For December 22, 2011 (Luke 1:46-56)
By Fr. Randy Flores, SVD
[thanks to K. L. Gamban for editing]
Her name is Leah.
She is Mary’s thirty-sixth great grandmother. “All women,” Leah says at the birth of Israel’s child, “will call me blessed” (Genesis 30:13). “All generations,” says Mary on the eve of the birth of Israel’s greatest child, “will call me blessed” (Luke 1:48).
Leah’s life, though not well known, is interesting; and not without connection to the Christmas story.
The eldest of the two of Laban’s daughters, Leah is the less beautiful, the less known and the less loved. While her sister Rachel is described in excessive words—“beautiful in form and beautiful in appearance” (in Hebrew yepat toar wipat mareh), Leah has “eyes without luster”—only one word in Hebrew (rakkot). Leah has poor eyesight, the Rabbis would explain, because of too much weeping.
In the story of the two sisters in Genesis 29-30, we are explicitly told that “Jacob loved Rachel.” (29:17). He does not mind serving Laban’s household for Rachel for a total of fourteen years (29:30). He has to be deceived by Laban to marry Leah to fulfill the local custom of marrying the older daughter first. In contrast, Leah learns to love her husband even if he does not love her and keeps ignoring her.
The text says that “when the Lord saw that Leah was unloved, he “opened her womb” (29:31). The Lord blesses her with children. Two of her children would become the key figures of salvation history—Levi, the ancestor that begins the priestly tradition of Israel; and Judah, the thirty-sixth great grandfather of Jesus.
Underneath the Song of Mary (the Gospel reading) are beautiful stories of our salvation that finds its climax in Jesus’ birth. It is a “mosaic of Old Testament quotations and allusions interpreting the coming of Jesus” as one commentary puts it. The song is found within the Visitation story (Luke 1:39-56) – when Mary visits her cousin Elizabeth who was pregnant. When we examine the narrative carefully however, we realize it is not the action of Mary’s visitation that is being emphasized.We do not even know the reason why Mary visited Elizabeth. The evangelist Luke does not give us more information, except that she traveled “in haste.” Mary stayed at the home of Elizabeth for three months, but we do not have more information about what she did there, except the fact that Mary sang this hymn — what we now call the Magnificat.
This should give us a hint at how important the Song of Mary is, and how the evangelist invites the readers to slow down and take time to reflect on it (especially as we prepare for Christmas). Let us take our cue from the women of the Magnificat—Leah, Hannah (first reading) Elizabeth and of course, Mary—how they “magnified” God in their lives and experienced the joy of God’s love.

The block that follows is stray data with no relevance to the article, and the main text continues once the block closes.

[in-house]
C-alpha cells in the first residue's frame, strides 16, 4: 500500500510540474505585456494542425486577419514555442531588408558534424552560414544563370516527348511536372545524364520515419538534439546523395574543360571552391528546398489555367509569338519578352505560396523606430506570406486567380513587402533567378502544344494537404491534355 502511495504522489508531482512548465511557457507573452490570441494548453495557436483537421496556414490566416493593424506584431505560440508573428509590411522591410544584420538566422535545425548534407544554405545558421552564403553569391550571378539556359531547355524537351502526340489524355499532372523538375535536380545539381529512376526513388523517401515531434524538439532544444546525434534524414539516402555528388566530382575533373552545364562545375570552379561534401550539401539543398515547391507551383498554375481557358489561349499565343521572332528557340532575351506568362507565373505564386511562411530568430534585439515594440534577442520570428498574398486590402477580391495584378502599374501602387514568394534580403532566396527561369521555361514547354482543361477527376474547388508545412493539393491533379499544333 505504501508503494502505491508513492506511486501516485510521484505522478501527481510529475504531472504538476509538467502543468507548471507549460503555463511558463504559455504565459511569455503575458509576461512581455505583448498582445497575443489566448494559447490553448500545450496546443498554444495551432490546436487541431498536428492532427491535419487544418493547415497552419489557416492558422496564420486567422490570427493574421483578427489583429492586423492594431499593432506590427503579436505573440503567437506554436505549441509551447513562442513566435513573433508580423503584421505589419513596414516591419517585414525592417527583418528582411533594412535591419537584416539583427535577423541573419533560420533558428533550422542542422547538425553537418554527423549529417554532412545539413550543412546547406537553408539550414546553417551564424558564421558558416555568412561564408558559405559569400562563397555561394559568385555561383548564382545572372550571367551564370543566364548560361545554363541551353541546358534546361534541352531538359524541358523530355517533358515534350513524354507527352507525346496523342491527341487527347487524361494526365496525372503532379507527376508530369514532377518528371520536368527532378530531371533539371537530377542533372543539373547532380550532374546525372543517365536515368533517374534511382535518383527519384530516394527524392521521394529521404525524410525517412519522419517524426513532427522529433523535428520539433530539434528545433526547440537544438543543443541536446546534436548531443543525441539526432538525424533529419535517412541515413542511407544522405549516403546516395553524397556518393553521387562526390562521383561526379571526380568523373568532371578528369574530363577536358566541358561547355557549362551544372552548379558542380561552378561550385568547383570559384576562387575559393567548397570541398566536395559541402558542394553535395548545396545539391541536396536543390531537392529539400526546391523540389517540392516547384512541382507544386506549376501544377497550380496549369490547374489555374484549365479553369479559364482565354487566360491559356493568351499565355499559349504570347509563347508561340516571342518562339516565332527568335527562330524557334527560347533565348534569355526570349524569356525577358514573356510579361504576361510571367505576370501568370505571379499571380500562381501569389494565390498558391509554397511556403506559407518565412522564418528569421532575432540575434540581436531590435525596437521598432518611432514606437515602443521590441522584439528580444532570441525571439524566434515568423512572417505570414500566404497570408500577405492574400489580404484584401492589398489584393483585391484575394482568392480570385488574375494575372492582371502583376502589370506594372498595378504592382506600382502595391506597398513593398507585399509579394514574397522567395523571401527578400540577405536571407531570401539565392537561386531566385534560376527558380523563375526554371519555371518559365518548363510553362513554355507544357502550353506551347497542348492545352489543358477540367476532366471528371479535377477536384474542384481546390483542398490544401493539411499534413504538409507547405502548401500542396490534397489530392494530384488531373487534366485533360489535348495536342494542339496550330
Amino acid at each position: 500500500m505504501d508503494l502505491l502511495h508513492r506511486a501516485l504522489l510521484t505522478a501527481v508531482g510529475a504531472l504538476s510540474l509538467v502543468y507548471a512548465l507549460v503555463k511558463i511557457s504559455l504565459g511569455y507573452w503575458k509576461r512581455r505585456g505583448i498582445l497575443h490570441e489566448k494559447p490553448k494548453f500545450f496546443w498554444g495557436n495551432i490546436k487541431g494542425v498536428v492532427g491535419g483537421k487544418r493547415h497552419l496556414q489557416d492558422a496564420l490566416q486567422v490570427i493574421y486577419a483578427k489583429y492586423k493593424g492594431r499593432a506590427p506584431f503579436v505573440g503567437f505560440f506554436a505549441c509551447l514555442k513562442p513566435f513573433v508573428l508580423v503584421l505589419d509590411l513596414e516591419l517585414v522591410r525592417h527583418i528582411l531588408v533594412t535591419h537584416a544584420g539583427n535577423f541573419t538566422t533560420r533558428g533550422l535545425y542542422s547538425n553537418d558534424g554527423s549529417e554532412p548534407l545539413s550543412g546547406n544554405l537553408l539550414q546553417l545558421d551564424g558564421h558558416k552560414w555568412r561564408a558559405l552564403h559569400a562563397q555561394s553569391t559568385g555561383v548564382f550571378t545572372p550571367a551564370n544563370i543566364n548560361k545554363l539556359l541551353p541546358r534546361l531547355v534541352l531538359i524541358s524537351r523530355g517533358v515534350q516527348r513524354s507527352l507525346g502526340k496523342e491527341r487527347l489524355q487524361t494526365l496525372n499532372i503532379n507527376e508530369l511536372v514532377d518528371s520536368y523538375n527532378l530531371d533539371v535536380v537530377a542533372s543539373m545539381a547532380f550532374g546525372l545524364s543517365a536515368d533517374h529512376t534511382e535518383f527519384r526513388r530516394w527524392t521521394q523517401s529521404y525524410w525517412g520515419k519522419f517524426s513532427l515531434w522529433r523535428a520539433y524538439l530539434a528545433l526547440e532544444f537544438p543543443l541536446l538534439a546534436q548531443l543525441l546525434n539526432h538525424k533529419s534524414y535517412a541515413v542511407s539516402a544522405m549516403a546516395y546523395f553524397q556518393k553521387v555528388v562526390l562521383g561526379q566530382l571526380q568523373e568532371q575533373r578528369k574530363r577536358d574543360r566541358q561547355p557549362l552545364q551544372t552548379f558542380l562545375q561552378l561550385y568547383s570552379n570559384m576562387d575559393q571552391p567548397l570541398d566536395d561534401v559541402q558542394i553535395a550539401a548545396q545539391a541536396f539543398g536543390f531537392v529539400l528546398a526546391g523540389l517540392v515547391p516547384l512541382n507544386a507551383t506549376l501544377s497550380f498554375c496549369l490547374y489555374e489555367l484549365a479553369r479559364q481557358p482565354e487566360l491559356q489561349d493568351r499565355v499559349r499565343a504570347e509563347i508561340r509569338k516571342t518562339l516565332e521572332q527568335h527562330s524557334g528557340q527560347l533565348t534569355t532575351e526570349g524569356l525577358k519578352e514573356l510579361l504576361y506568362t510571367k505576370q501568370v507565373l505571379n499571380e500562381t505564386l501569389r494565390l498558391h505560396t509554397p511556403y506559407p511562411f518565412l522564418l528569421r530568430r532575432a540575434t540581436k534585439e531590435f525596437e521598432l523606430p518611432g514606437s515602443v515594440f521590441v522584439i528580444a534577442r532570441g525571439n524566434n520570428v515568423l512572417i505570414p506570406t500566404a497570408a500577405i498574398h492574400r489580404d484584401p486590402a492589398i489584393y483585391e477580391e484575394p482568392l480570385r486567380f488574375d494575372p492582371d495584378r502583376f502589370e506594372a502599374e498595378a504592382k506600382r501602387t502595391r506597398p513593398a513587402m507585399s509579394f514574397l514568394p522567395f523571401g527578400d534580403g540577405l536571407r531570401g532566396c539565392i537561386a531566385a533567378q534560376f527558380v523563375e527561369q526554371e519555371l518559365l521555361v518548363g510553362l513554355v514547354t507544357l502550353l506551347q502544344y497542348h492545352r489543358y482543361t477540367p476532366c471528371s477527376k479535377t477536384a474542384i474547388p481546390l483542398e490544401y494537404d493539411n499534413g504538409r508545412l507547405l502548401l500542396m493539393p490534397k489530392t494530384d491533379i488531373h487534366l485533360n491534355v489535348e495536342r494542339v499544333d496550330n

To help us a little more for this reflection, let us cite some lines from the homily of Venerable Bede on the Magnificat:
When we devote all our thoughts to the praise and service of the Lord, we proclaim God’s greatness. Our observance of God’s commands, moreover, shows that we have God’s power and greatness always at heart. Our spirit rejoices in God our savior and delights in the mere recollection of our creator who gives us hope for eternal salvation.What is note-worthy in the homily of this great monk (commonly known to us as San Beda) is his emphasis on both praise and service as in themselves a proclamation of God’s greatness. But it is not enough to have one without the other. Unfortunately, there are many people who get stuck in the service part. They serve in their parishes or communities and become so busy with all their church work, that they sometimes forget the praise part. In all their busyness and efficiency, they sometimes fail to recognize God’s hand in everything that they do and accomplish.
As we render service to others in our day-to-day lives – whether through our work in church, in service to our families, or even in our offices – we must always remember that it is God who is to be magnified and not our own egos. Let us not allow ourselves to fall into the trap of self-glorification. The sure-fire way of avoiding this is by always recognizing that God is greater than who are and by magnifying Him in our lives, like what the Magnificat women did.
With Christmas Day just around the corner, there is no better time to begin this habit of giving praise and glory to God for His greatness and faithfulness! "For God so loved the world that he gave his one and only Son, that whoever believes in him shall not perish but have eternal life." (John 3:16, NIV) – this fulfillment of God’s promise is a truly a season to rejoice!